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BETHEL Battling for turf on school fields

September 19, 2018

BETHEL — After rain poured down Tuesday on the district’s grass fields, varsity athletes were forced to practice in the gym, while some junior varsity and freshman teams canceled.

But if Bethel had a turf field, the rain would not have been a problem, said Mark Caron, athletic director. Students could have practiced outside like their peers in all other local school districts with access to turf.

“Days like [Tuesday] we really feel it,” Caron said. “The athletics program is suffering because they don’t have a place for an all-weather field.”

This is among the reasons supporters are kicking up efforts to raise money to install organic turf — made from all natural materials — rather than crumb-rubber at DeSantis Field at the high school.

The All Sports Booster Club, with help from the athletic department, is seeking sponsorships from residents and businesses for the turf. The high school is also planning an event in November with Ingersoll Auto, where the company will donate money for every person who test drives a car.

Greg Correard, a member of the All Sports Booster Club, said students would benefit from access to the field, while the community would enjoy night games on Fridays and Saturdays.

“You’ve got a field that theoretically could be used 24/7,” he said. “You don’t need to worry about the wear issues of wearing out the grass.”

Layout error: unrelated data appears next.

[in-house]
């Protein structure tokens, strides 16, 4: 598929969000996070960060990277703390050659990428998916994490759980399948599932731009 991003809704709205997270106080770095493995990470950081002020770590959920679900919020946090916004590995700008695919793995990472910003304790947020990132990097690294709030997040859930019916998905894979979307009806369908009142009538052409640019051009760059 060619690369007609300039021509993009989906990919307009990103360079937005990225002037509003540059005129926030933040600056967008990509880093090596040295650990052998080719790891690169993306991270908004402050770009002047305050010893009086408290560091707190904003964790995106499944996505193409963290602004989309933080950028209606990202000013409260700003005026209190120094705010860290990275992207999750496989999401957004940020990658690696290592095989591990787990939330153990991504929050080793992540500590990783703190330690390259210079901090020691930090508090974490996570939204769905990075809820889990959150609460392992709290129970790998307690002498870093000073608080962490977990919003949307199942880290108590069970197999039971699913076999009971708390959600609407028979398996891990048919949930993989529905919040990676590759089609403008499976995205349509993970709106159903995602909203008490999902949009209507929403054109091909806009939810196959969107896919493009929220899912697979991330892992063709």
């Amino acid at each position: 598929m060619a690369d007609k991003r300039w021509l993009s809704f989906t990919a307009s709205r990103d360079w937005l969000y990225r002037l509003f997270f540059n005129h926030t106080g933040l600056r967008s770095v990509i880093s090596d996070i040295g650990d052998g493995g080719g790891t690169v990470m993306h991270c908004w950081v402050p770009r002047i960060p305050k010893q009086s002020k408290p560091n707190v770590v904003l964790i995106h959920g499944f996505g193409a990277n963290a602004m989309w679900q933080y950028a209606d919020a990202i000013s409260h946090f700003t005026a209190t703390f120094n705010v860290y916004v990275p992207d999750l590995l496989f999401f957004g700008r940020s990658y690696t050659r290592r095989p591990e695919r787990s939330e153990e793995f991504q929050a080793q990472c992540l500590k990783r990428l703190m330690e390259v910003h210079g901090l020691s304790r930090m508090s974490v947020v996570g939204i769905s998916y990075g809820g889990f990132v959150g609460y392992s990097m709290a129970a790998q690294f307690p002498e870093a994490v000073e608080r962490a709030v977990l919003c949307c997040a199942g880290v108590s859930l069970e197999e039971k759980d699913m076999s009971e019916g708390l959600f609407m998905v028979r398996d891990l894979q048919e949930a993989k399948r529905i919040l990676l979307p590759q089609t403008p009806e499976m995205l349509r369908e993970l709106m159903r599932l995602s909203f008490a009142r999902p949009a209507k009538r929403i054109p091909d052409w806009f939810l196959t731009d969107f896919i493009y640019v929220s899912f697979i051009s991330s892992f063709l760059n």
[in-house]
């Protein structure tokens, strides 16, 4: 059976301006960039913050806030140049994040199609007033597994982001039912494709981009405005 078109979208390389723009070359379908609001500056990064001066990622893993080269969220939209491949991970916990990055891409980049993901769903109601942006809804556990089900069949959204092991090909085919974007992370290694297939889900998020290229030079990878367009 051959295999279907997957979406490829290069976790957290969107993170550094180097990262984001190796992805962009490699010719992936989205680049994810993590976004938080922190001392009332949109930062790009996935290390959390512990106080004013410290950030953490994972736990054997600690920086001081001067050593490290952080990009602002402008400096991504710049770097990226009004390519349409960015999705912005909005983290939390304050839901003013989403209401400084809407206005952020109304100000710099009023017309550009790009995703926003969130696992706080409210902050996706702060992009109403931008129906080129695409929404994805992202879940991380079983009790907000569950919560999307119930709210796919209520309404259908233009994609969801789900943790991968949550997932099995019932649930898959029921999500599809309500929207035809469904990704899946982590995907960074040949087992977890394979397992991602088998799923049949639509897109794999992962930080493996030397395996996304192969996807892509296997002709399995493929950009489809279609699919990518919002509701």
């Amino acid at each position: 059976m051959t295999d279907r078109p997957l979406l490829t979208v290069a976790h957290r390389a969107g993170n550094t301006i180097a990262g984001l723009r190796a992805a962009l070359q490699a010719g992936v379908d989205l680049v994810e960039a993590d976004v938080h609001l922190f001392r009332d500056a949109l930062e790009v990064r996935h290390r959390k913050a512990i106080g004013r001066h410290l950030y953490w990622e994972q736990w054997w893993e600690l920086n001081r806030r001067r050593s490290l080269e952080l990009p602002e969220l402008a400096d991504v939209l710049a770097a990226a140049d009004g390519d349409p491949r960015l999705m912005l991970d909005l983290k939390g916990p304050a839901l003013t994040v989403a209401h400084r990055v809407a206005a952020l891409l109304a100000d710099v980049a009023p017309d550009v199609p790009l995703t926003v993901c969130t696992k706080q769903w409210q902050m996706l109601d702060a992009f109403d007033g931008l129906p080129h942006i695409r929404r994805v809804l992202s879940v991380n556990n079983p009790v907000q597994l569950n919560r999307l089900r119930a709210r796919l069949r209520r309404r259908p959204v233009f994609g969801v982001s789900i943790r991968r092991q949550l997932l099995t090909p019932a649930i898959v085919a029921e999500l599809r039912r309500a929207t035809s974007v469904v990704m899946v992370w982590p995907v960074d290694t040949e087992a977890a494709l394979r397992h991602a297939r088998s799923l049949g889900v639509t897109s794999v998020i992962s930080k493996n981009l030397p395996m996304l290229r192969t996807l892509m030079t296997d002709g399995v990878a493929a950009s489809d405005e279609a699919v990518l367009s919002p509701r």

The booster club has not set a fundraising goal, but the turf alone would cost around $750,000.

Caron said it is unlikely the community could raise the full $750,000 but said the district would likely ask the town to cover the rest.

“Our hope is to show the town we’re vested in this and hopefully they’ll see that,” he said. “The town sees the need. They’re just worried about the up front cost.”

Residents had pushed for $979,000 to be added to this year’s capital budget for the project, but voters ultimately rejected the plan. This amount would have included the cost to resurface the track, which needs to be done soon.

The requirement to resurface the track every 10 years puts the town under a deadline. Installing turf would damage the track, so the projects should be done simultaneously.

Correard said the town also needs to move quickly so the cost of the project does not rise. The booster club has received a bid for the turf, but will likely be unable to hold the bid past the end of the calendar year, he said.

First Selectman Matt Knickerbocker said Bethel could hold a town meeting to approve the money before the end of the year.

“I see that as being well within the realm of possibility,” he said.

Caron said it is more likely the project would go to the town in the spring, at the earliest.

Sponsorship opportunities range from a $10 donation to $5,000 for a press box sponsor. Donors will earn various perks, such as recognition in school newsletters or signs in the stadium or press box.

Knickerbocker applauded the residents’ efforts to raise the money, noting other improvements to recreational facilities, such as the baseball field at Mitchell Park, started because of fundraising.

“It’s a good way to get the ball rolling on something that is very useful and badly needed in our school complex,” he said. “I support the turf field 100 percent.”

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